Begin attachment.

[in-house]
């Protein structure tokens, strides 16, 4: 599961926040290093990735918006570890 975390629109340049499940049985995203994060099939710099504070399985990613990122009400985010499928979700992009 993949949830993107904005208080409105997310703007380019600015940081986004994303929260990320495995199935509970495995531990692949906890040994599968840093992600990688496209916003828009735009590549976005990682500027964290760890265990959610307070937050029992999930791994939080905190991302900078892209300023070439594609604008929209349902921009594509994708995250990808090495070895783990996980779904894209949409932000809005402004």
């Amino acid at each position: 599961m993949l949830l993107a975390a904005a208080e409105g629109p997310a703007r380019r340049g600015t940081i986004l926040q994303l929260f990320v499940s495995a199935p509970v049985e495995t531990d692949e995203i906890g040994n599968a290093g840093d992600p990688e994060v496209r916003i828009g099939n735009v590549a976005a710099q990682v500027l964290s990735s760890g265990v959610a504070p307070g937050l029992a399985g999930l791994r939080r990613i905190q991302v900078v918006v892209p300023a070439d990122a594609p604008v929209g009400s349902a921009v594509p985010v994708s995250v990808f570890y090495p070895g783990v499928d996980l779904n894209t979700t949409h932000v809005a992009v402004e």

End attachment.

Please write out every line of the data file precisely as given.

[in-house]
């Protein structure tokens, strides 16, 4: 599961926040290093990735918006570890 975390629109340049499940049985995203994060099939710099504070399985990613990122009400985010499928979700992009 993949949830993107904005208080409105997310703007380019600015940081986004994303929260990320495995199935509970495995531990692949906890040994599968840093992600990688496209916003828009735009590549976005990682500027964290760890265990959610307070937050029992999930791994939080905190991302900078892209300023070439594609604008929209349902921009594509994708995250990808090495070895783990996980779904894209949409932000809005402004």
């Amino acid at each position: 599961m993949l949830l993107a975390a904005a208080e409105g629109p997310a703007r380019r340049g600015t940081i986004l926040q994303l929260f990320v499940s495995a199935p509970v049985e495995t531990d692949e995203i906890g040994n599968a290093g840093d992600p990688e994060v496209r916003i828009g099939n735009v590549a976005a710099q990682v500027l964290s990735s760890g265990v959610a504070p307070g937050l029992a399985g999930l791994r939080r990613i905190q991302v900078v918006v892209p300023a070439d990122a594609p604008v929209g009400s349902a921009v594509p985010v994708s995250v990808f570890y090495p070895g783990v499928d996980l779904n894209t979700t949409h932000v809005a992009v402004e």